LAS VEGAS (KLAS) — The conflict over wild horses in Nevada has raged for decades, but a pair of lawsuits are taking the argument back the site of the very first official federal roundup following the passage of the 1971 Wild Free-Roaming Horses and Burros Act.
The Stone Cabin herd is ground zero in the fight over the Bureau of Land Management’s constant battle to control the population of wild horses in the state. The horses roam the hills east of Tonopah on land controlled by the BLM and the U.S. Forest Service.
It’s also home to the Colvin ranching family, who settled in the area in 1883. Tom Colvin Jr. sued the BLM last month because they weren’t moving fast enough to round up horses on land where he has permits to graze cattle.
And on Wednesday, Laura Leigh and the nonprofit Wild Horse Education filed another lawsuit to stop any roundup from moving forward until BLM complies with laws — specifically, the 1971 Wild Free-Roaming Horses and Burros Act, National Environmental Policy Act, and Administrative Procedure Act
“For far too long BLM has ignored all of the data-collection, studies and range improvements for wild horses they approved in the 1983 management plan,” Wild Horse Education President Laura Leigh said in a news release. “Instead, the agency simply continues to fragment habitat designated for use by wild horses to favor private profit pockets while the horses and habitat continue to suffer. BLM cannot be allowed to continue to continue to make excuses.”
The lawsuit was filed in U.S. District Court by Las Vegas law firm De Castroverde Law Group and California’s Greenfire Law, PC, headquartered in Berkeley.
“This is an important case,” Danielle Holt of De Castroverde Law Group said. “I am honored to be representing these issues surrounding such a significant and historic herd in this state.”
Wild Horse Education wants BLM to stick to its own rules, set out 40 years ago in the Herd Management Area Plan (HMAP). The organization accuses the BLM of ignoring those rules when it issued an Environmental Assessment in April.
Moreover, “BLM has never provided any data that demonstrates any removal of wild horses in the area has ever helped achieve an improvement in ecological balance and removals of wild horses have tended to coincide with expanding livestock ranges through water improvements for livestock or expanding extraction and oil and gas sale leases,” the group contends.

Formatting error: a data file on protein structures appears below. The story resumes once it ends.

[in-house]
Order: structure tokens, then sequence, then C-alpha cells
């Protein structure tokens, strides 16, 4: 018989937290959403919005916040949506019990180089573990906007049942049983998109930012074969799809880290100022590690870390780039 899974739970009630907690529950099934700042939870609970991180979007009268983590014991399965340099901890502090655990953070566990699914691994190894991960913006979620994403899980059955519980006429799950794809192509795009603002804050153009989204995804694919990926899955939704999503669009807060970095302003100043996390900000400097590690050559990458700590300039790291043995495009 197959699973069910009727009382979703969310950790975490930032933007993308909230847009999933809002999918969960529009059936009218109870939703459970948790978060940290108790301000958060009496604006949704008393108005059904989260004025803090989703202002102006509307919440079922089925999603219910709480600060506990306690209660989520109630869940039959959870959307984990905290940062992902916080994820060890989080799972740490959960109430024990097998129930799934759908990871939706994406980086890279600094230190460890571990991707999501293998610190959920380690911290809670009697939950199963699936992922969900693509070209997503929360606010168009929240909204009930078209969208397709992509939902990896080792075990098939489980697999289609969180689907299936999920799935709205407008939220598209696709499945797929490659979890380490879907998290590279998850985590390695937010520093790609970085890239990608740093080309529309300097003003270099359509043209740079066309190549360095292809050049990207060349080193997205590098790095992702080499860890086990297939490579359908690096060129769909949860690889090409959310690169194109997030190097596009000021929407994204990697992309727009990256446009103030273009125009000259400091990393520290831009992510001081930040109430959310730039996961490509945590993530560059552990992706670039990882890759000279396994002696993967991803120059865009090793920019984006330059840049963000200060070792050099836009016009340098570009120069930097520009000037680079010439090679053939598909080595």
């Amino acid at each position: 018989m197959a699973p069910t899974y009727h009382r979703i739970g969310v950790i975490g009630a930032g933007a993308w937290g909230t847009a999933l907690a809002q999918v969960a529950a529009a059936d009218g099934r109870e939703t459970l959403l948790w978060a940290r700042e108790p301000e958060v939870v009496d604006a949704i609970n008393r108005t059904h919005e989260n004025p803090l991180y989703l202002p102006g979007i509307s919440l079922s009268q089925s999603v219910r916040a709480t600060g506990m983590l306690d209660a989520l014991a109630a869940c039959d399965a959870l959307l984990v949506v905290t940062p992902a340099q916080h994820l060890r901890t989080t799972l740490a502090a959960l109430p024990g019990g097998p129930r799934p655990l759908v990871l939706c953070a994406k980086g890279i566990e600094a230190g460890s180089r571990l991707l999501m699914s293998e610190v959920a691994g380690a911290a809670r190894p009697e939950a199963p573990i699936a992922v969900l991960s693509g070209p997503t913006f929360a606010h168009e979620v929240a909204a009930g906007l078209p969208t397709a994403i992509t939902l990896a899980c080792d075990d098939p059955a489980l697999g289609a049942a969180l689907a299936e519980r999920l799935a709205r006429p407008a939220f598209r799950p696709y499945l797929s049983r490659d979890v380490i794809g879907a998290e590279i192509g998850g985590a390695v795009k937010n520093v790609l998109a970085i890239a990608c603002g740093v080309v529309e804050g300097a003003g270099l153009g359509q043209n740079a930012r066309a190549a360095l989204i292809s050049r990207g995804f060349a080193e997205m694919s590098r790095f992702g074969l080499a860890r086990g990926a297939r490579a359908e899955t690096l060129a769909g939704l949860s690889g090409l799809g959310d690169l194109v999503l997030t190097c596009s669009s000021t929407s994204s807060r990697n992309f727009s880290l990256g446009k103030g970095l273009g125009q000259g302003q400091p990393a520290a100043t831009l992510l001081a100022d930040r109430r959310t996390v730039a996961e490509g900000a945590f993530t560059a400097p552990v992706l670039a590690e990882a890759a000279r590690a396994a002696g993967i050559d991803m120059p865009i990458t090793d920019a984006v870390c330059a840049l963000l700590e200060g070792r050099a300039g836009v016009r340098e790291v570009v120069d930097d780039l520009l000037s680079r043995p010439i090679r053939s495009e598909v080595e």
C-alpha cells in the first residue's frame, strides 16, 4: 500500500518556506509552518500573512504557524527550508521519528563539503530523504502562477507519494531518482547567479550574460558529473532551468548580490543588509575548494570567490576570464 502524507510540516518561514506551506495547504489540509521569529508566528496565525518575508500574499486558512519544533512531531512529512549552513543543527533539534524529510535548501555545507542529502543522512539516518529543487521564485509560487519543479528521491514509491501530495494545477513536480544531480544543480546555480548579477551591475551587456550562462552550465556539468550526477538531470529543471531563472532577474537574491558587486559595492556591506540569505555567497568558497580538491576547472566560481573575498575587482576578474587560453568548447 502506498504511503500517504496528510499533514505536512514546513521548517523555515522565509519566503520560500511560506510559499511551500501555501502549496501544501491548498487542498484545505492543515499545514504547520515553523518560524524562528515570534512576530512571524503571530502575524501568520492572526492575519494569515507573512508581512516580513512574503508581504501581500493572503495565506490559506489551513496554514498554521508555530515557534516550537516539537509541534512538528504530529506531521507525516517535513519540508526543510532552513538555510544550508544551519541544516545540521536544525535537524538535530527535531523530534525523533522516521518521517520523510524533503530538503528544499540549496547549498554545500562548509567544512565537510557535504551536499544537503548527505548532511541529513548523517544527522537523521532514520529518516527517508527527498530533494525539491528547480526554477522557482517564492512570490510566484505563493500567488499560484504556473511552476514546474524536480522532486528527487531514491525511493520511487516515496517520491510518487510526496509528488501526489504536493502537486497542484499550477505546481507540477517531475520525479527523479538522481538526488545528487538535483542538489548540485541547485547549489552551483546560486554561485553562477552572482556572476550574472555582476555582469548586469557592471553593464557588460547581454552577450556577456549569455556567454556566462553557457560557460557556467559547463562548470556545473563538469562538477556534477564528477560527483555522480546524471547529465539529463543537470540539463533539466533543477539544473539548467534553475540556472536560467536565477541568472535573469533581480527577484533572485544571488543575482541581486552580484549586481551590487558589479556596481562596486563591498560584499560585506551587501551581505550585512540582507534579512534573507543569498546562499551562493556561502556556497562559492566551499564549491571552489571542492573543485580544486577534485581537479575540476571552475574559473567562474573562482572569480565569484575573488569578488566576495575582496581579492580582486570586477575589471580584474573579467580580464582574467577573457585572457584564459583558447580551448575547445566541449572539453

“I have seen time and again where BLM ignores efforts by wild horse advocates to gain any actual management plan for the herd and fix historic deficits. Instead, they will often jump into a settlement with a permittee without hesitation,” Leigh said. “Advocacy has been waiting 40 years for BLM to follow through on the promises made in 1983. This historic herd has been neglected by BLM far too long and must be managed, not just removed.”
In announcing the lawsuit, Leigh’s organization invoked the name of a woman who pioneered the effort to help the herds.
Velma Johnston, aka “Wild Horse Annie,” was a Nevada native whose advocacy drove the creation of protection laws for wild horses and burros in the United States, according to Wild Horse Education.
Johnston was at Stone Cabin to oversee the 1975 roundup. “She often wrote that the ‘Stone Cabin Grey’ was one of her favorite wild horses. What has become the BLM Adoption program was begun at Stone Cabin,” according to the news release.
BLM Director Tracy Stone-Manning, Nevada State BLM Director Jon Raby, the U.S. Department of Interior and the BLM are named as defendants.
The lawsuit asks the court to set aside BLM’s April Environmental Assessment and to maintain jurisdiction over the matter until BLM follows the rules. The lawsuit also seeks attorneys’ fees and court costs, as well as a request for “further relief to which plaintiffs may be entitled.